Facebook's COO Sheryl Sandberg Talks Targeting, Teens, and Privacy at D11

Speaking at the AllThingsD event, Sandberg wouldn't be drawn on M&A matters, but did say she liked Google's Glass device.

Just as Tim Cook faced tricky questions from the stage and the audience at the D11 event yesterday, Facebook COO Sheryl Sandberg took questions in the hot seat today. She was careful about what she revealed about Facebook's present and future, as you'd expect. But there were gentle hints:

Waze Acquisition

Sandberg wouldn't talk about merger and acquisition plans at all, let alone rumors the company is in the middle of a bidding war for mapping startup Waze. But she was prepared to discuss mapping. Facebook has to "prioritize ruthlessly,” she said, and while it would be great if it could build an app, it's not going to. "Or, for instance, an ad network. It’s not a bad idea but it’s not a priority for us. It’s a non-goal not because it’s a bad idea but because we’re doing other stuff."

Targeting And Privacy

Sandberg's words on targeted ads may come as a surprise, given that it's usually Mark Zuckerberg who is said to be on a privacy-abolishing drive.

I’m okay with targeting--good targeting, at least. But we can improve our targeting, and you don’t need to be targeted just because you’re a woman--we have lots of other information about you.

Lots.

Fleeing Teens

Several reports have suggested that teens are fleeing Facebook for other social media networks like Twitter or Tumblr. This may be more problematic for Facebook than the exodus of older users, since teens are online more and may be expected to stay with a service like Facebook once they've invested a lot of time and personal data into it.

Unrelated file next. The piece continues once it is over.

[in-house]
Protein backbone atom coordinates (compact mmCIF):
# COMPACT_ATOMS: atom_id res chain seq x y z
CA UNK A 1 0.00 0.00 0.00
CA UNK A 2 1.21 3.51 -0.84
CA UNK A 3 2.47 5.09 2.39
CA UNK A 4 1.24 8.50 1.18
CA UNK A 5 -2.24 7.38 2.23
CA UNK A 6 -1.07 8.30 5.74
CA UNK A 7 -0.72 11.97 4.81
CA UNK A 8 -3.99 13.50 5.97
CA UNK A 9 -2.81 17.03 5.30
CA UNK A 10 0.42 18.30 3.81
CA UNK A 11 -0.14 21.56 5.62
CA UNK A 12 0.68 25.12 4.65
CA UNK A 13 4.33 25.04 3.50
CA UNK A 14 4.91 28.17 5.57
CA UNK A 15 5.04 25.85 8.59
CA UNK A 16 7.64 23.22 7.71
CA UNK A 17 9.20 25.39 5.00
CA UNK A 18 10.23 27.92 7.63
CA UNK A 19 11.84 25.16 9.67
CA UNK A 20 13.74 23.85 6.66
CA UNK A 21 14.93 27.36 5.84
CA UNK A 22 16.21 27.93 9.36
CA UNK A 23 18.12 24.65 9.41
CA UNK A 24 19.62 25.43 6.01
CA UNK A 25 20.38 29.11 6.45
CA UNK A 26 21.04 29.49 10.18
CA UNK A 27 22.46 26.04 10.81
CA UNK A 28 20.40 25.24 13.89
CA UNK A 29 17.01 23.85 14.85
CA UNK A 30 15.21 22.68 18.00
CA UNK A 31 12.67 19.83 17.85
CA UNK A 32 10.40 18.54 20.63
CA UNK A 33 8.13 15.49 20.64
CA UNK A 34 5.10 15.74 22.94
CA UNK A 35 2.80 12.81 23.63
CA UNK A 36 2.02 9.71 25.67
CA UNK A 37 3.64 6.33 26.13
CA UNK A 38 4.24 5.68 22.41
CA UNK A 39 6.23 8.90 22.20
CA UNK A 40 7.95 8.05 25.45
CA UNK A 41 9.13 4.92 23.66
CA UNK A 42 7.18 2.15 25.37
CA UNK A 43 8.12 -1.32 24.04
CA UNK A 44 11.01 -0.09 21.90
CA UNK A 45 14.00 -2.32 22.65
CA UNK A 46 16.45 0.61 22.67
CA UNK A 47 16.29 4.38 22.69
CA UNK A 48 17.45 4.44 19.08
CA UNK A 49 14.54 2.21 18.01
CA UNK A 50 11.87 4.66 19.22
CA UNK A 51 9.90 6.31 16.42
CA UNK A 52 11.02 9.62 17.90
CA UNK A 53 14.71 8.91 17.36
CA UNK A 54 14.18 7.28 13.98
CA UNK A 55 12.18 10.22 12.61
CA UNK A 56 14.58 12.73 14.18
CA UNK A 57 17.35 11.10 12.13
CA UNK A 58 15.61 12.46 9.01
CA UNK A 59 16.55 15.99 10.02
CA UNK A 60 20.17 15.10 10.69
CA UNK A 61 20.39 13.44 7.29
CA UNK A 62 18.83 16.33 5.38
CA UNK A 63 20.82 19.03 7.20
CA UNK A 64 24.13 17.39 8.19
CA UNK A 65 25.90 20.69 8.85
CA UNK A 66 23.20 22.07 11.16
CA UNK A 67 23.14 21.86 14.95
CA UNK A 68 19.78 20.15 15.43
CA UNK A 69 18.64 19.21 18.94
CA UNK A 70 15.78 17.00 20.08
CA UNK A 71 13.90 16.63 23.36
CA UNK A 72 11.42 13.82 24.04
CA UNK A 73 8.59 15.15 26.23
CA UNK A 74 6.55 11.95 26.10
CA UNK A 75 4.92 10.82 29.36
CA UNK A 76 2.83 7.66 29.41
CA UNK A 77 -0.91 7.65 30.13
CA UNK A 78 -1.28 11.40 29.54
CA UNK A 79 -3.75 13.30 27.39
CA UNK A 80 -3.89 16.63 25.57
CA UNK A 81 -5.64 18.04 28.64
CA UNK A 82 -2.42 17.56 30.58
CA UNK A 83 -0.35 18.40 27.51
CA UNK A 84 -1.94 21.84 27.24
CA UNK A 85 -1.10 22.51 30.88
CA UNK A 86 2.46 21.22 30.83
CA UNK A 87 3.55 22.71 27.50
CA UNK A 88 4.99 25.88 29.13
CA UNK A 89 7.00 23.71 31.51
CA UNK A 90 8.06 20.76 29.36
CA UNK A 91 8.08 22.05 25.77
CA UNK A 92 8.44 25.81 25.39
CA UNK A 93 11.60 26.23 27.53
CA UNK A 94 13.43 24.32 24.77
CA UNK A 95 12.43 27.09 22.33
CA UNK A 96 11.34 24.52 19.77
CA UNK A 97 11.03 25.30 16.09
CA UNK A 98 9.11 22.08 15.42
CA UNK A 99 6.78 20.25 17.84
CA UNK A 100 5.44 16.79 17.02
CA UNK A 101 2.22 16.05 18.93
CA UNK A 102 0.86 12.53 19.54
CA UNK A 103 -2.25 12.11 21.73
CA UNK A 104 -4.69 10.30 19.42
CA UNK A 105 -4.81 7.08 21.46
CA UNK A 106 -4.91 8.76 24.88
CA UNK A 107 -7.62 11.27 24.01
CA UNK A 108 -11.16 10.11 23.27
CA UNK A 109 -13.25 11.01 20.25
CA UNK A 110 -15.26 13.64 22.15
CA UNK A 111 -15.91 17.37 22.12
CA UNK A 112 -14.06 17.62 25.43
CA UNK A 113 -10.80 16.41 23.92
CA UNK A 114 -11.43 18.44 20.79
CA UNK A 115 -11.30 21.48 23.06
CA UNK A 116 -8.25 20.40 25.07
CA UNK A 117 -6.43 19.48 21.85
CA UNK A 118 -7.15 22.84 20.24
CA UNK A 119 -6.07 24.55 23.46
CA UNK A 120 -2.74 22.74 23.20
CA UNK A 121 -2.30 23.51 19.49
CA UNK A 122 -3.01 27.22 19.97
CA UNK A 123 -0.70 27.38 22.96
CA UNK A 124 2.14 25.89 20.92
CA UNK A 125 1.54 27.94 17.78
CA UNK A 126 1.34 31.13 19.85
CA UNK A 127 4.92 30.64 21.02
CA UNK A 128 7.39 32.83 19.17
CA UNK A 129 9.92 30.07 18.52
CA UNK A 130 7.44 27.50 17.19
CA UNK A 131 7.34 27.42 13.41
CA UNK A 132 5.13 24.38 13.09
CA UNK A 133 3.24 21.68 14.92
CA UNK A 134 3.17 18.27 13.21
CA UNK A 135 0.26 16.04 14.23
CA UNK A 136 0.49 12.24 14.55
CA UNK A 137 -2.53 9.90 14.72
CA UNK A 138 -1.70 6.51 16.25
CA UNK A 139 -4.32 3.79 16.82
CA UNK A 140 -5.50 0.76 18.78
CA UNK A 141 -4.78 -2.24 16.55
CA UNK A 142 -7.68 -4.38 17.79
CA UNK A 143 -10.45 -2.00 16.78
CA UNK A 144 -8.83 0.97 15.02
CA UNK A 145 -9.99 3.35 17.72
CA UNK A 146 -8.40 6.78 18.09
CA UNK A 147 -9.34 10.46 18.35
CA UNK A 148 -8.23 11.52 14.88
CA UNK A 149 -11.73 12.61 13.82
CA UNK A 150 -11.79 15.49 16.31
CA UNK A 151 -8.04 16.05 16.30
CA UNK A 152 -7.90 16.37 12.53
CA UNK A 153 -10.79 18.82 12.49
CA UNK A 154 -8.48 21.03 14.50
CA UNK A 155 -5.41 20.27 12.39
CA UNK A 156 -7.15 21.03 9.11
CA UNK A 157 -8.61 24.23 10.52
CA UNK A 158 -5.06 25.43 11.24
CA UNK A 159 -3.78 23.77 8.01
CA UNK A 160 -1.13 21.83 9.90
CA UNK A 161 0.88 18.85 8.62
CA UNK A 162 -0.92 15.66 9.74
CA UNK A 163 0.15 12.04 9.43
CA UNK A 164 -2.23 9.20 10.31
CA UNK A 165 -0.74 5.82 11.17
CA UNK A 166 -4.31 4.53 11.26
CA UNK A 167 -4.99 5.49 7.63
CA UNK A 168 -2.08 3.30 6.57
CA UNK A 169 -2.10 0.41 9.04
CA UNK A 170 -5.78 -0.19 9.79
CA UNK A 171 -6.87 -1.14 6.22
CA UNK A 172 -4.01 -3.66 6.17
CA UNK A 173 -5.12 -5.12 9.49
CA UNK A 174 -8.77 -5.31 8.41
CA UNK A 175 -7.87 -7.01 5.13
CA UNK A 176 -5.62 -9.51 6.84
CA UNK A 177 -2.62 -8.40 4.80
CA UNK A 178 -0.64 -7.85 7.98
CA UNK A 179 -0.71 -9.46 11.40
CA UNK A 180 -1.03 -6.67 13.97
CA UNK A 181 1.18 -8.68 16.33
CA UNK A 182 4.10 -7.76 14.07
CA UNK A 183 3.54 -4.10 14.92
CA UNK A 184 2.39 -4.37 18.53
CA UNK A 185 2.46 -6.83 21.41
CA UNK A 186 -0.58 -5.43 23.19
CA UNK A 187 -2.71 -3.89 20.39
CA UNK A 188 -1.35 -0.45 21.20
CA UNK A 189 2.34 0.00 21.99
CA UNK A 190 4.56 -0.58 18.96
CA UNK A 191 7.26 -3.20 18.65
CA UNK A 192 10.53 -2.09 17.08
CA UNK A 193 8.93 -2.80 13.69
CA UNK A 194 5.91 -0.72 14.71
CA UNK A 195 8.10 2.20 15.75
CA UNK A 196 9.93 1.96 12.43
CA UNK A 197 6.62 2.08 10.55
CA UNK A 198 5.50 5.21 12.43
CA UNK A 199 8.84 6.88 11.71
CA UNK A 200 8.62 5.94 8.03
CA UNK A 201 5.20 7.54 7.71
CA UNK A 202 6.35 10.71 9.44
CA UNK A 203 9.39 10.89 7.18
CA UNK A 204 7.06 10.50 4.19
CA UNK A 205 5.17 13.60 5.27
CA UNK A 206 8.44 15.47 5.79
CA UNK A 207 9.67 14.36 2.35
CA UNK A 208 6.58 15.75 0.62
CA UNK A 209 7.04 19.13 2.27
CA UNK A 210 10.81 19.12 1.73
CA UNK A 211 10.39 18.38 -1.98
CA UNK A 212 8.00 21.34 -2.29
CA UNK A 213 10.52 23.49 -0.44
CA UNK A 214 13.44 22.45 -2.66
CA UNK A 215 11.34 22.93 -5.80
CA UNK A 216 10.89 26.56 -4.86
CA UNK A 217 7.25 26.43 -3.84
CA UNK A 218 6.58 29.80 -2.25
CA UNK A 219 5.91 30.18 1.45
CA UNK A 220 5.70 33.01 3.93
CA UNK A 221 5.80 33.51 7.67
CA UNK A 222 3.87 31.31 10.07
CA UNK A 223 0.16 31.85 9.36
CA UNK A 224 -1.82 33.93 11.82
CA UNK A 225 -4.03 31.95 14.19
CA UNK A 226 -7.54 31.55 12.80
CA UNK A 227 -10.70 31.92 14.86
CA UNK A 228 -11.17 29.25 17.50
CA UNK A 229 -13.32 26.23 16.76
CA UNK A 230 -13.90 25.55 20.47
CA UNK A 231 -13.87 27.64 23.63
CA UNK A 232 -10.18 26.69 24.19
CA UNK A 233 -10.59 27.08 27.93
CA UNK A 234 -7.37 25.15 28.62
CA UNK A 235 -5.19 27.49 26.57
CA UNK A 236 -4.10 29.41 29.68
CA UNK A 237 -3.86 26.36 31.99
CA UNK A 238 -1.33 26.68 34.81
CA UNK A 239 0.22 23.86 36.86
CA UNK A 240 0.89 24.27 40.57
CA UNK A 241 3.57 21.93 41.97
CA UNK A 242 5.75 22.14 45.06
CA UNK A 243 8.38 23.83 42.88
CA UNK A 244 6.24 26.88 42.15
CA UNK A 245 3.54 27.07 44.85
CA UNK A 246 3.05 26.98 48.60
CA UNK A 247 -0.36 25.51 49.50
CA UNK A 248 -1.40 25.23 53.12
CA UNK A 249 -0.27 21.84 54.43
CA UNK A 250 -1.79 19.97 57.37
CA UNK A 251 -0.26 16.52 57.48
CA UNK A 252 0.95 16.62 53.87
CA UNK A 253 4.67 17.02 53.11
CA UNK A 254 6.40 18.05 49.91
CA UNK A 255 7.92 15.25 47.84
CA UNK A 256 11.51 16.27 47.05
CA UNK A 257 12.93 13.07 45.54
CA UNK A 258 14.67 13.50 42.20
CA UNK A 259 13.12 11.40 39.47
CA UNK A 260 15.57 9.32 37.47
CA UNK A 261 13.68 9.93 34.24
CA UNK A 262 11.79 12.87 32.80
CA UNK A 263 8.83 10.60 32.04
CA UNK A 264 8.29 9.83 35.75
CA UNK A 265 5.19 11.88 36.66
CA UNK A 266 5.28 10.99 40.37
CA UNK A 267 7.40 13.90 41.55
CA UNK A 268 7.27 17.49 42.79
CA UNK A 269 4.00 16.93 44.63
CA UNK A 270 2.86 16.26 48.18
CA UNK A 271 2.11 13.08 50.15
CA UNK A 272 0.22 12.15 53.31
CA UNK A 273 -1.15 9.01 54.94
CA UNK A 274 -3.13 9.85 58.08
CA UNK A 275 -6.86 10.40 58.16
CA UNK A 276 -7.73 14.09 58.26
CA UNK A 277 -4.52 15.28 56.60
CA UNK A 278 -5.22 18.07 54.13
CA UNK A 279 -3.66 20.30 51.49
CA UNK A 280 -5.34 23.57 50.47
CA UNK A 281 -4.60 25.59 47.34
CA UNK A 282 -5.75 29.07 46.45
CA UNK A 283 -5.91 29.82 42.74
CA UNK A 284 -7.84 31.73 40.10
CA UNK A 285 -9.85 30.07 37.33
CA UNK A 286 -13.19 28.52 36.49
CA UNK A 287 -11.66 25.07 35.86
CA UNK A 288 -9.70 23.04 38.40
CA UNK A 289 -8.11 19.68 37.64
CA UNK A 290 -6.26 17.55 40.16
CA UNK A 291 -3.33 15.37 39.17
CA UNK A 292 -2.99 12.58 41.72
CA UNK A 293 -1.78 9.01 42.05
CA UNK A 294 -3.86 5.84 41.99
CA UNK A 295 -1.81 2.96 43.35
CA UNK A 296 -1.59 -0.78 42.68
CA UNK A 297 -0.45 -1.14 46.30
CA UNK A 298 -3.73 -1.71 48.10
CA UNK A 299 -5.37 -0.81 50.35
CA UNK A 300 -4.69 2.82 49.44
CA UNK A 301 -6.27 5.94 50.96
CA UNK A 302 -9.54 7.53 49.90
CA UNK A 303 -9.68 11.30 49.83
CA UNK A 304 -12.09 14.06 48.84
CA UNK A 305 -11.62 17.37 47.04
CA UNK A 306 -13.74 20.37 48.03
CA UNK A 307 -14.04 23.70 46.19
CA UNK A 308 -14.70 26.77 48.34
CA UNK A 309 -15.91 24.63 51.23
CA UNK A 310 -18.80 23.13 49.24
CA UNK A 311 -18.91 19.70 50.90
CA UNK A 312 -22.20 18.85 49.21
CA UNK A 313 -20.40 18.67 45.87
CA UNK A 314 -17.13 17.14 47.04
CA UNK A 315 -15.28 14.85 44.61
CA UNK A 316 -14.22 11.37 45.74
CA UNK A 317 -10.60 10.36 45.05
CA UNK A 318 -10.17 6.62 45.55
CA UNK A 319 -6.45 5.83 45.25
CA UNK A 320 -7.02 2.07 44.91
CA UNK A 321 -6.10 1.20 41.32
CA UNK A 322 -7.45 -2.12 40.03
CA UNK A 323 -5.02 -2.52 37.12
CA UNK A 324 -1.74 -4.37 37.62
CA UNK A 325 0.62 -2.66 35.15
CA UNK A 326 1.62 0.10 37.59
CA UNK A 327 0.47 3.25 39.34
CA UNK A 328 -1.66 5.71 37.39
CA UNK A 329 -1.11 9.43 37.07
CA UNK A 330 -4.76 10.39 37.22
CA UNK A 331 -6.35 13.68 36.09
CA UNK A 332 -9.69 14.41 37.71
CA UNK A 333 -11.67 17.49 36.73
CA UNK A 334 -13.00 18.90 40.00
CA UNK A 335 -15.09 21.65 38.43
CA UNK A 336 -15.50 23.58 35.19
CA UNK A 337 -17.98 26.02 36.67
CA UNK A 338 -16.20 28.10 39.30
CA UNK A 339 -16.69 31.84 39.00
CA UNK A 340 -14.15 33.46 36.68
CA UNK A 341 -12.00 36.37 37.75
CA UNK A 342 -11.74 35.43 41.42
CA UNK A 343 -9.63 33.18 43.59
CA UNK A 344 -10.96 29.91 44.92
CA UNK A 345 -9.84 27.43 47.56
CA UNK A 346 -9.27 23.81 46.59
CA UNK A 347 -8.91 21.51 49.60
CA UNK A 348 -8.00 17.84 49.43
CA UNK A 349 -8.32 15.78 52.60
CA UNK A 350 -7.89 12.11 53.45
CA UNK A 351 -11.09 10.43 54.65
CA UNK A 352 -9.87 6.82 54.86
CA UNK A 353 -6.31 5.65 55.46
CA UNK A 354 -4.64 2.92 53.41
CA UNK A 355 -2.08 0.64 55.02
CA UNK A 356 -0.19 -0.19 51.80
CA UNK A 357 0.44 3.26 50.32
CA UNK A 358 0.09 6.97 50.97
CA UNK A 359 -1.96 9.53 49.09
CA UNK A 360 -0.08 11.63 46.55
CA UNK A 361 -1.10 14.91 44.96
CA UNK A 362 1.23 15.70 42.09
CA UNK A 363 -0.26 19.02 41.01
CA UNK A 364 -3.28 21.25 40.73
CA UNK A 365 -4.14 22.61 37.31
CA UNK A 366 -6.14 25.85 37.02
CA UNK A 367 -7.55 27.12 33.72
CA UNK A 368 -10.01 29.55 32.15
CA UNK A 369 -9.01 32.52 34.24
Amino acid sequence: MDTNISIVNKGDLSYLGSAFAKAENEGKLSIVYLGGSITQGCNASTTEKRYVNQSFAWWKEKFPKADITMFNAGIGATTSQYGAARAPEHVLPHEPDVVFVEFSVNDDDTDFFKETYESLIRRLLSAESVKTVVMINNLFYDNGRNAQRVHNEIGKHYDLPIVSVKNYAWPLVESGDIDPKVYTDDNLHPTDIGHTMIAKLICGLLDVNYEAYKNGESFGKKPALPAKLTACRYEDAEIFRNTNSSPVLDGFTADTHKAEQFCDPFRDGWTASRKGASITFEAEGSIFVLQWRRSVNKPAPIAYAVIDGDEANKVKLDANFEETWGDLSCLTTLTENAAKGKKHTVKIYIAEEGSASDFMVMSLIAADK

Sandberg admitted it was "absolutely true” that teens are using other services in addition to Facebook: “They’re using Tumblr more. They’re using Twitter more." But that's okay in her book because "they continue to be active and engaged Facebook users," and that's what the company needs.

She didn't address the question of Facebook's growth, or its plans for keeping teens engaged over the longer term.

Fame and Fortune

Asked about how Mark Zuckerberg is dealing with Sandberg's new celebrity status, Sandberg said:

We sit next to each other, we Facebook message each other a lot. We give each other feedback every Friday. Remember that when I took the job, I was going to work for a 23-year-old with a $15 billion valuation.

They are, at minimum, Facebook friends.

Facebook Home

Facebook Home, the social network's brave attempt to take over the Android homepage, is a controversial topic among Facebook's management team, and for good reason: So far, it's been a flop.

Asked what's up with Home, Sandberg said it is still in its early stages.

It’s an incredibly powerful device, and an incredibly social device but right now it’s designed around tasks and apps.

When asked if she considered Home a success, she seemed curt: "It's V.1."

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